Australia: The WTO Agreement on Government Procurement: A world of opportunity or a threat to local business?

The Australian Government's accession negotiations to the WTO Agreement on Government Procurement (GPA) seem to have fallen under the radar. This is strange given that (if China and Australia successfully conclude negotiations) the market for government procurement accessible to Australian businesses is estimated at around USD$3.2 trillion.

It seems like a world of opportunity for Australian businesses looking to sell goods and services into other countries, but what does it mean for competition in Australian markets?


The GPA is a plurilateral WTO agreement in which parties agree to give other parties access to procurement for nominated government agencies above a chosen threshold.

Parties are legally bound not to discriminate against other parties' tenderers and must have an independent review body available to aggrieved tenderers.

On 2 June 2015, the Minister for Trade and Investment announced that Australia will engage in negotiations with a view to acceding to the GPA.

Currently, 45 countries are parties to the GPA, with China and 9 others anticipated to join in the near future. New Zealand recently joined on 12 August 2015.


The Australian Government has been (understandably) eager to espouse the benefits of access to government markets around the world, especially China's procurement market (if China accedes).

But there has been limited commentary about the specific nature of the opportunities in overseas markets, as well as what the GPA means for Australian suppliers competing within Australia.

Australia has free trade agreements with numerous GPA parties but not all of these include access to government procurement.

Notably, the recently-signed China-Australia Free Trade Agreement (ChAFTA) contains an express commitment to negotiate a reciprocal agreement only after China accedes to the GPA.

It is reasonable to expect that the GPA will significantly expand markets available to Australian businesses, especially in China and the European Union. However, the devil will be in the detail – it remains to be seen just what procurement markets the other parties allow access to under the GPA.


The Commonwealth Procurement Rules enshrine the principle of non-discrimination, but state-level government procurement often mandates or prescribes weight to the presence of the tenderer in Australia or the State/Territory.

The State and Territory governments reportedly support Australia's accession negotiations. However, given a preference for local industry is clearly incompatible with the GPA, it is unclear whether States or Territories will be required to abandon their consideration of local presence, or whether their procurement markets will not be nominated for the GPA.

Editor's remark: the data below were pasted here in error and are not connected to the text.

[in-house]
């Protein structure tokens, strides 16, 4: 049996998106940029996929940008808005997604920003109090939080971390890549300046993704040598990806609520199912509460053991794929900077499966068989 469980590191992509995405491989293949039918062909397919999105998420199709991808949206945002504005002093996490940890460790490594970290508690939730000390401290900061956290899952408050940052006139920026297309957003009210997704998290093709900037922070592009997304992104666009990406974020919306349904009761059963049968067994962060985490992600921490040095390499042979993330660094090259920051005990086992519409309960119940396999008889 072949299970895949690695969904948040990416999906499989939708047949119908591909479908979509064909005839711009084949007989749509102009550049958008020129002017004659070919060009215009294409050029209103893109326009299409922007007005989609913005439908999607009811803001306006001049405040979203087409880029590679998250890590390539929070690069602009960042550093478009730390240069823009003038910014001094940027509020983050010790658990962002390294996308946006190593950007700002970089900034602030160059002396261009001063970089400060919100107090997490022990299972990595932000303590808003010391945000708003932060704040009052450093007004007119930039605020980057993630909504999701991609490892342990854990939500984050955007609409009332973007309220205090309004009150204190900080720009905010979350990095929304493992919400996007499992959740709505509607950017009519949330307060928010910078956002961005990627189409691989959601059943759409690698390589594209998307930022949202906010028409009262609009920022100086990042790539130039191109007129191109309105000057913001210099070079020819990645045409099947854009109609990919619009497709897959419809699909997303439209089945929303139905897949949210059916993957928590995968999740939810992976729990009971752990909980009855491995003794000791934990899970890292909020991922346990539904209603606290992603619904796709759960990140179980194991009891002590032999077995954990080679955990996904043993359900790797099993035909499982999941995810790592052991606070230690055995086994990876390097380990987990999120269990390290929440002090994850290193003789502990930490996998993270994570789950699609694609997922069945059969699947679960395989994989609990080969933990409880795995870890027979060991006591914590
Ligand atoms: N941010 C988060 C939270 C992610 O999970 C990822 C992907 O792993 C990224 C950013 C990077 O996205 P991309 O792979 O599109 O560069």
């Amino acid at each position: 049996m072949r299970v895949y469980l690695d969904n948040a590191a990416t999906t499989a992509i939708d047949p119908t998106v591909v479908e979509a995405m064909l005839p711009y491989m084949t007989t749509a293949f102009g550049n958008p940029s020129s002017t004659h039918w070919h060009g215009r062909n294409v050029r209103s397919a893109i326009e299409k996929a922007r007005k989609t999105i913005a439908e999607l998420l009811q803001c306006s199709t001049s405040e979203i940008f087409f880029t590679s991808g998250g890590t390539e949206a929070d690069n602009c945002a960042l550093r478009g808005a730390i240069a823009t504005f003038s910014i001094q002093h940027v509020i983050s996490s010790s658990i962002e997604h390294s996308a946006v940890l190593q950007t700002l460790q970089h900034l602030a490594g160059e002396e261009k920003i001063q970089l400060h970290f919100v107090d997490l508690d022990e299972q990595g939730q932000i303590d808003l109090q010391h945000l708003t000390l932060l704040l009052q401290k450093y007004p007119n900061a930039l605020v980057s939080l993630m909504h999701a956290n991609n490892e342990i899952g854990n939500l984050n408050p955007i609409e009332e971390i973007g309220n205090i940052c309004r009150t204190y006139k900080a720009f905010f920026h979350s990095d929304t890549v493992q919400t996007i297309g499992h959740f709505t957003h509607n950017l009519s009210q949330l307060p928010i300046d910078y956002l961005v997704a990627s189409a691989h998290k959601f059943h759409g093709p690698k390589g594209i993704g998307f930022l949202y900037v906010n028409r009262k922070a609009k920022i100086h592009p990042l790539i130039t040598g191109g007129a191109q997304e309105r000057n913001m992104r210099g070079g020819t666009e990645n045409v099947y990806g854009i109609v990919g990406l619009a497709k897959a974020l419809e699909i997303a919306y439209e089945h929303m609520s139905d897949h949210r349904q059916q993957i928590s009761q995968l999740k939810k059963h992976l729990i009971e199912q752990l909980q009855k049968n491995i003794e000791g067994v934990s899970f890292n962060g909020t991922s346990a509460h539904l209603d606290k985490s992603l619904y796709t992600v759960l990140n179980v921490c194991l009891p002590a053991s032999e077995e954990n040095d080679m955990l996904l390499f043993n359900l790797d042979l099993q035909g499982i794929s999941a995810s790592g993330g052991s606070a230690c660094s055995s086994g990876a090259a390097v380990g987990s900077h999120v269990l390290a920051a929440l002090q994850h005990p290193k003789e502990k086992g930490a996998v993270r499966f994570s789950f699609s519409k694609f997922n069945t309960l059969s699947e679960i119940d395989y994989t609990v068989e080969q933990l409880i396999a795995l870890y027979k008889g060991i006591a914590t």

Interestingly, just as New Zealand has expressly reserved favourable treatment to Maori under the Treaty of Waitangi, Australia may be able to preserve support for indigenous corporations.


Australia's ability to set its own procurement policy uninhibited has allowed it to flexibly balance policy considerations with the concept of 'value for money'.

In particular, the Commonwealth and numerous States' procurement policies specifically support SMEs.

Australia's preferential treatment for SMEs would prima facie be prohibited on the basis that it indirectly discriminates against foreign entities. This may mean that Australian SMEs see a decline in the tenders they are successful in.

In its submission, the Australian Fair Trade & Investment Network stated that Australia should ensure that it preserves the preferential treatment of SMEs.


It is commonly accepted that sensitive industries such as defence and national security should be sourced internally (ie not from offshore companies) on the basis that it is in Australia's public interest.

But just how many other national values and public interests are at odds with opening our procurement markets to overseas competitors?

The Textile Clothing and Footwear Union of Australia (TCFU) argued in its submission to DFAT that goods sourced from organisations with minimum ethical and labour standards are in our public interest.

The TCFU argues that it would be improper for Australia to bind itself to the WTO GPA, given that (among other considerations) preferring labour, environmental, or human rights standards is arguably discriminatory and would breach a commitment to the GPA.

Sensitive areas such as the privacy of personal information should also be considered. Australia has strict privacy laws that could be challenging for suppliers from countries in which governments can access information within their jurisdiction.

How will Australia balance its privacy laws and policy when tendering for sensitive data storage contracts? Perhaps these will need to be carved out of the GPA.


The process of identifying markets that should be included or excluded from the GPA is complex.

At the moment, there are many unanswered questions about how DFAT will frame Australia's proposed accession to the GPA.

Looking at it optimistically, the GPA should give Australian businesses an opportunity to open their eyes to – literally and figuratively – new lands of opportunity.

But there is already concern that the Commonwealth's non-discrimination principles harm Australian businesses and accession may make it more difficult to support local industry, small businesses, and public values.

DFAT is still accepting submissions on its proposed accession and negotiations here. If you are an interested stakeholder, now is the time to have your say on how this proposed action may impact competition (positively or negatively) and the government procurement industry.

The content of this article is intended to provide a general guide to the subject matter. Specialist advice should be sought about your specific circumstances.

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